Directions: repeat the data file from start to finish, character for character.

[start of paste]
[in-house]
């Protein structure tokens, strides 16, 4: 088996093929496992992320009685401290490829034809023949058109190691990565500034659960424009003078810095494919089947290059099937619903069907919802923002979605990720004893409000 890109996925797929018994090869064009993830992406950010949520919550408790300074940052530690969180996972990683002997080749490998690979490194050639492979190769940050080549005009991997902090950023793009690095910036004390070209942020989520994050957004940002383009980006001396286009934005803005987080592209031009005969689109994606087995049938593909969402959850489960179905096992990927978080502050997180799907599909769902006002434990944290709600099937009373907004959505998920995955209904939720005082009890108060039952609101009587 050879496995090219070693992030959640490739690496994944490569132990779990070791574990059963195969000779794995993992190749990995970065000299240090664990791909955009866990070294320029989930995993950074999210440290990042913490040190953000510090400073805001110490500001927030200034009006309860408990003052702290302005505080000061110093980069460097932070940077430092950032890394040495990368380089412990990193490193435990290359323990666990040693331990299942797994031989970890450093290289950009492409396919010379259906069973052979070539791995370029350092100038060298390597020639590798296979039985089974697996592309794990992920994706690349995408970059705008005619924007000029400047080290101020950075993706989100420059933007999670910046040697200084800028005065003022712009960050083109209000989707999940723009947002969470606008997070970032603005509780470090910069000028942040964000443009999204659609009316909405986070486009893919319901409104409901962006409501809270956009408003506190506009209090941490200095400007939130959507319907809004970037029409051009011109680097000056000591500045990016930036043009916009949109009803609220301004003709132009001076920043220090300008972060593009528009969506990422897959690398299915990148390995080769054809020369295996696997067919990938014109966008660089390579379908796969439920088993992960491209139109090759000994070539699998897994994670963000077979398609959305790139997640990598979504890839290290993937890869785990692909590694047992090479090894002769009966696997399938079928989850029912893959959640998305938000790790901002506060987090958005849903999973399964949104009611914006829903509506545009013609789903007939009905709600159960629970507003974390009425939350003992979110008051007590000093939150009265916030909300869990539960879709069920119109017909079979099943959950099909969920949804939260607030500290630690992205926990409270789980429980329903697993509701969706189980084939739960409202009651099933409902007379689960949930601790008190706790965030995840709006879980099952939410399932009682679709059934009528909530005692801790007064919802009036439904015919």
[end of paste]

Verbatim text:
[in-house]
């Protein structure tokens, strides 16, 4: 088996093929496992992320009685401290490829034809023949058109190691990565500034659960424009003078810095494919089947290059099937619903069907919802923002979605990720004893409000 890109996925797929018994090869064009993830992406950010949520919550408790300074940052530690969180996972990683002997080749490998690979490194050639492979190769940050080549005009991997902090950023793009690095910036004390070209942020989520994050957004940002383009980006001396286009934005803005987080592209031009005969689109994606087995049938593909969402959850489960179905096992990927978080502050997180799907599909769902006002434990944290709600099937009373907004959505998920995955209904939720005082009890108060039952609101009587 050879496995090219070693992030959640490739690496994944490569132990779990070791574990059963195969000779794995993992190749990995970065000299240090664990791909955009866990070294320029989930995993950074999210440290990042913490040190953000510090400073805001110490500001927030200034009006309860408990003052702290302005505080000061110093980069460097932070940077430092950032890394040495990368380089412990990193490193435990290359323990666990040693331990299942797994031989970890450093290289950009492409396919010379259906069973052979070539791995370029350092100038060298390597020639590798296979039985089974697996592309794990992920994706690349995408970059705008005619924007000029400047080290101020950075993706989100420059933007999670910046040697200084800028005065003022712009960050083109209000989707999940723009947002969470606008997070970032603005509780470090910069000028942040964000443009999204659609009316909405986070486009893919319901409104409901962006409501809270956009408003506190506009209090941490200095400007939130959507319907809004970037029409051009011109680097000056000591500045990016930036043009916009949109009803609220301004003709132009001076920043220090300008972060593009528009969506990422897959690398299915990148390995080769054809020369295996696997067919990938014109966008660089390579379908796969439920088993992960491209139109090759000994070539699998897994994670963000077979398609959305790139997640990598979504890839290290993937890869785990692909590694047992090479090894002769009966696997399938079928989850029912893959959640998305938000790790901002506060987090958005849903999973399964949104009611914006829903509506545009013609789903007939009905709600159960629970507003974390009425939350003992979110008051007590000093939150009265916030909300869990539960879709069920119109017909079979099943959950099909969920949804939260607030500290630690992205926990409270789980429980329903697993509701969706189980084939739960409202009651099933409902007379689960949930601790008190706790965030995840709006879980099952939410399932009682679709059934009528909530005692801790007064919802009036439904015919």